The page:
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pierredv : cancer   12

Is the FDA Too Conservative or Too Aggressive?: A Bayesian Decision Analysis of Clinical Trial Design, Aug 2015, Vahid Montazerhodjat & Andrew W. Lo
Via Tom Hazlett, Nov 2017

NBER Working Paper No. 21499
Issued in August 2015
NBER Program(s):Health Care, Health Economics

Implicit in the drug-approval process is a trade-off between Type I and Type II error. We explore the application of Bayesian decision analysis (BDA) to minimize the expected cost of drug approval, where relative costs are calibrated using U.S. Burden of Disease Study 2010 data. The results for conventional fixed-sample randomized clinical-trial designs suggest that for terminal illnesses with no existing therapies such as pancreatic cancer, the standard threshold of 2.5% is substantially more conservative than the BDA-optimal threshold of 27.9%. However, for relatively less deadly conditions such as prostate cancer, 2.5% is more risk-tolerant or aggressive than the BDA-optimal threshold of 1.2%. We compute BDA-optimal sizes for 25 of the most lethal diseases and show how a BDA-informed approval process can incorporate all stakeholders’ views in a systematic, transparent, internally consistent, and repeatable manner.
NBER  medicine  risk-assessment  probability  statistics  decision-making  Bayesian  research  healthcare  cancer  BDA  FDA 
december 2018 by pierredv
No, mobile phones still won't give you brain cancer | New Scientist Jul 2018
Examples of everyday activities that the WHO places in an even higher category of risk, of “probably carcinogenic”, include breathing in emissions from frying food, working as a hairdresser and doing night shifts.
cellular  health  cancer  NewScientist  WHO 
september 2018 by pierredv
I help repurpose everyday drugs like aspirin to fight cancer | New Scientist July 2016
Issue 3082

Interview with Pan Pantziarka about repurposed drugs used for cancer

"Clinicians and scientists often characterise older drugs like aspirin as “dirty” drugs because they hit multiple targets. We see this as an advantage. For example, the painkiller diclofenac helps to stop tumours growing their own blood vessels. Research suggests it also primes the body to respond better to chemotherapy and radiotherapy. It does multiple jobs in one tablet."

"There’s evidence to show that aspirin is beneficial for colorectal cancer after diagnosis, and that it can reduce the recurrence of adenomas – benign tumours that are often a first step towards colorectal cancer – after they are surgically removed. Another example is the beta blocker propranolol, which has shown a positive effect when used before surgery in a number of cancers, including ovarian cancer. Cancer is aided by bodily systems that increase the proliferation of cells while also lowering immunity, but propranolol reverses these pro-tumour effects."
NewScientist  cancer  pharma  healthcare  medicine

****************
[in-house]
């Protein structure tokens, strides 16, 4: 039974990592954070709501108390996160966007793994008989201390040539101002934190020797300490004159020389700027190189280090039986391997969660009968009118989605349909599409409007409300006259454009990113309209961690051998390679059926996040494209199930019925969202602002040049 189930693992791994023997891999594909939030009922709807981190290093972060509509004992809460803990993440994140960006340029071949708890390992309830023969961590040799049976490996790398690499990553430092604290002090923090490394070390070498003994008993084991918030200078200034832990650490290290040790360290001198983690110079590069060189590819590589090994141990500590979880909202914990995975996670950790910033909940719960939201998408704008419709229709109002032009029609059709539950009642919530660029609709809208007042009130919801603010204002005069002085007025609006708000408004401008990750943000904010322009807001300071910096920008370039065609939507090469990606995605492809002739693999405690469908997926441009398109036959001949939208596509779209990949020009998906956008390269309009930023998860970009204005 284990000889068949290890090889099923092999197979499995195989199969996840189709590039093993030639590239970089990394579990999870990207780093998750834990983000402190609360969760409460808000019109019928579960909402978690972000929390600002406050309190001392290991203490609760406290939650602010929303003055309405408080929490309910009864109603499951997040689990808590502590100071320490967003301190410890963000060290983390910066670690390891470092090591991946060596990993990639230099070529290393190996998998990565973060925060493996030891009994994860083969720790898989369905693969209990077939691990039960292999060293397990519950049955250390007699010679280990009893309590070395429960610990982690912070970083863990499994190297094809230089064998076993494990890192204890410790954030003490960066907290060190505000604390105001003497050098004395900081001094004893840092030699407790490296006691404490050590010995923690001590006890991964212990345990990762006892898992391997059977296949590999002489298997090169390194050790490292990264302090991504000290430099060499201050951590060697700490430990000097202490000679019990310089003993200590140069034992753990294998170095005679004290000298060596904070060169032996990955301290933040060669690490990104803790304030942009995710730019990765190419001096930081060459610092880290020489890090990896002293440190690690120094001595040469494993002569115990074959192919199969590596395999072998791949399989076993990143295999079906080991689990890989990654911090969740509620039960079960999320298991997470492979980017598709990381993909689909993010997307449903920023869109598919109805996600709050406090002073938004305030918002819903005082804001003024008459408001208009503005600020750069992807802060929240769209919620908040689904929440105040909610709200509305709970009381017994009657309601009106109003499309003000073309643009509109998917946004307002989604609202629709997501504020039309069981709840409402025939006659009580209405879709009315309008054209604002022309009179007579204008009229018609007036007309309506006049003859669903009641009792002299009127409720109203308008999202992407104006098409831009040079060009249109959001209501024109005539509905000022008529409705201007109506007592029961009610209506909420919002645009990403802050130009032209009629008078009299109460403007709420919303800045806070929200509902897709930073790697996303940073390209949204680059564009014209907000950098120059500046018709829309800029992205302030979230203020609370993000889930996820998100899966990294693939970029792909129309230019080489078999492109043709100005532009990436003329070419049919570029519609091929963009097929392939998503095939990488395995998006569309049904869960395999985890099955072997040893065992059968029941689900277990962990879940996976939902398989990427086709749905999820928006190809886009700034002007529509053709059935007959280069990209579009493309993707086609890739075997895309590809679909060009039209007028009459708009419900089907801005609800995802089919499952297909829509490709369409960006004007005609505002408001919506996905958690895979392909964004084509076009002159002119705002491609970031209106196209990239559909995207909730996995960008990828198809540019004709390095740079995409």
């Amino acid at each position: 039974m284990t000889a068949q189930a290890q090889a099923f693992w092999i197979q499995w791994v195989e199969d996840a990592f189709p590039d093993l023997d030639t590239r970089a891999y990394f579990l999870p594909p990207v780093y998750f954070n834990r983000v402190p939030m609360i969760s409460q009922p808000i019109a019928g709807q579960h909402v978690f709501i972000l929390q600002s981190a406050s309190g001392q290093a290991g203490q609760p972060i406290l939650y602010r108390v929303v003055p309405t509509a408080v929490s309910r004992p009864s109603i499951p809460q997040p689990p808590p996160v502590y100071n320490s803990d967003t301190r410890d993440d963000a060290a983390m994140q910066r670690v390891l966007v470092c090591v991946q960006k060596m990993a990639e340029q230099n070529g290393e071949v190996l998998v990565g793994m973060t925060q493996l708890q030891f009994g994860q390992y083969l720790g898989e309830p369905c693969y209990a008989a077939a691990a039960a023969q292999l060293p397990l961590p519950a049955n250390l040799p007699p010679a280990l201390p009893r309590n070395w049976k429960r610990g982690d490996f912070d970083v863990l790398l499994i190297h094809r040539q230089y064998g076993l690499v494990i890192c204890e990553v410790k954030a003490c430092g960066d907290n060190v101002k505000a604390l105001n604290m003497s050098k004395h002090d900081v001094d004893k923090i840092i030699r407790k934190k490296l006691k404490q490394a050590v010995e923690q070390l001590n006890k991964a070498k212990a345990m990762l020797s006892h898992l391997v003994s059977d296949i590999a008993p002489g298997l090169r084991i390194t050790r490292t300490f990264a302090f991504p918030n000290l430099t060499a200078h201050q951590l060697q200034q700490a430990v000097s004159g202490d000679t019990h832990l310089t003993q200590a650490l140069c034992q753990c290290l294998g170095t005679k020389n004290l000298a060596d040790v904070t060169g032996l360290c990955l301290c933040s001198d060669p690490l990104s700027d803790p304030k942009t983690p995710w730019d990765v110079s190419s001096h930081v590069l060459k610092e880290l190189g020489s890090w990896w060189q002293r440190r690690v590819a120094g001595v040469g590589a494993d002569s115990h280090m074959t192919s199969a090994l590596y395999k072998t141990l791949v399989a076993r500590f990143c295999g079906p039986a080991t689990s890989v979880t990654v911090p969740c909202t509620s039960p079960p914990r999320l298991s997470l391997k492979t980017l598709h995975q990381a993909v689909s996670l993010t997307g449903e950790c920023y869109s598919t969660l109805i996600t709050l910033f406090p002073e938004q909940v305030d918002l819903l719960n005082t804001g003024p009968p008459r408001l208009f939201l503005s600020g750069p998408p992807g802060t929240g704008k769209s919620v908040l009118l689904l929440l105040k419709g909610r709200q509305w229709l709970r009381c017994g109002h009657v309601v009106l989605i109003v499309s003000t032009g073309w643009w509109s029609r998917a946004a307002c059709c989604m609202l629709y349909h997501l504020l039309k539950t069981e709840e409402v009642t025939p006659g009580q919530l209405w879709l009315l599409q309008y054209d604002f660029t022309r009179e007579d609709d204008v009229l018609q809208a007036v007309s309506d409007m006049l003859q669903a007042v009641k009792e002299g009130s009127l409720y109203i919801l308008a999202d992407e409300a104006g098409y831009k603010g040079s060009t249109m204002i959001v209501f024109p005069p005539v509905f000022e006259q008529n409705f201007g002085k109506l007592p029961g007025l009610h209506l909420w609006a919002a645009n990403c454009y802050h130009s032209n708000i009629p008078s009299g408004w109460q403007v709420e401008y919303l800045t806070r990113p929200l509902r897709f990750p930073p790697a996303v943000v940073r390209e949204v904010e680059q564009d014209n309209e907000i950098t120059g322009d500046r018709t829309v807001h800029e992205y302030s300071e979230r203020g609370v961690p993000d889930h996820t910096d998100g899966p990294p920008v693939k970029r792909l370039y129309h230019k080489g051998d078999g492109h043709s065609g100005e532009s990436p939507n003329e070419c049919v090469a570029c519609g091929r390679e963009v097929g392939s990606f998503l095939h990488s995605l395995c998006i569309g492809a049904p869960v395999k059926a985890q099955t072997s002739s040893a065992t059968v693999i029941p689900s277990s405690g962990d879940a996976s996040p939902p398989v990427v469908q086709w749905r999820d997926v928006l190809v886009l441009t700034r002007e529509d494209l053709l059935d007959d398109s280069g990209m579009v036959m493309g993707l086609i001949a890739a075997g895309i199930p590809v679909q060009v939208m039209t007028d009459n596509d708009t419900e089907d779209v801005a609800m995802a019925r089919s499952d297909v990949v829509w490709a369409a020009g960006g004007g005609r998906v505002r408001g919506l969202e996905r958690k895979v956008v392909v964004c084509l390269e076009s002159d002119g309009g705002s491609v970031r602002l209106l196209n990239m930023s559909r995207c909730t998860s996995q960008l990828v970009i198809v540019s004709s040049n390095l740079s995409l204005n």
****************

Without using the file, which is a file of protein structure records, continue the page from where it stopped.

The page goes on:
march 2017 by pierredv
Cell phones and rats: Study explores radiation exposure - May 2016
On Friday, it became clear again that the question about phones and health links will not go away any time soon. Dina Fine Maron in Scientific American relayed what actually happened on Friday:
"Federal scientists released partial findings Friday from a $25 million animal study that tested the possibility of links between cancer and chronic exposure to the type of radiation emitted from cell phones and wireless devices."
cancer  cellular  risk 
july 2016 by pierredv
Shunning the sun may be killing you in more ways than you think - New Scientist 13 June 2015
"It’s time to rethink our exposure to sunlight and ultraviolet rays. Their health benefits go way beyond vitamin D" Opinion piece by dermatologist Richard Weller
NewScientist  health  sunshine  cancer  skin-cancer  melanoma 
august 2015 by pierredv
Séralini Threatens Lawsuit In Wake Of Retraction Of Infamous GMO Cancer Rat Study - Forbes
As the Genetic Literacy Project reports, the GMO wars are escalateing after the discrediting of a central pillar of the anti-crop biotechnology movement and the stumbling by a prominent science journal. Gilles-Éric Séralini, author of the controversial rat study that claimed to show that genetically modified corn could lead to a high incidence of cancer, says he is contemplating suing the journal that published the study if it goes through with its stated plan to retract it. In a stunning development, the editor of the Food and Chemical Toxicology, A. Wallace Hayes, sent the French scientist a letter dated November 19 saying that the paper will be withdrawn if Séralini does not agree to do it voluntarily. In either case, evidence of the discredited paper will be expunged from the journal’s database."
GMO  science  cancer  method  ex 
december 2013 by pierredv
new strategy in the fight against cancer - Robert Gatenby - Nature podcast 28 May 2009
see interview with Robert Gatenby on new approach to cancer: metaphor of suppressing pests rather than completely curing a bacterial infection. The idea is that if you try to cure a cancer by completely removing it, you kill all but the drug-resistant cells, which then come back and kill the patient. If, on the other hand, you merely try to contain the size of the cancer, the majority of cells will keep the really bad drug-resistant ones in check. It’s counter-intuitive for cancer treatment – I wonder if the same conceptual struggle occurs in the security community as well
security  cancer  health  medicine  NatureJournal 
august 2009 by pierredv

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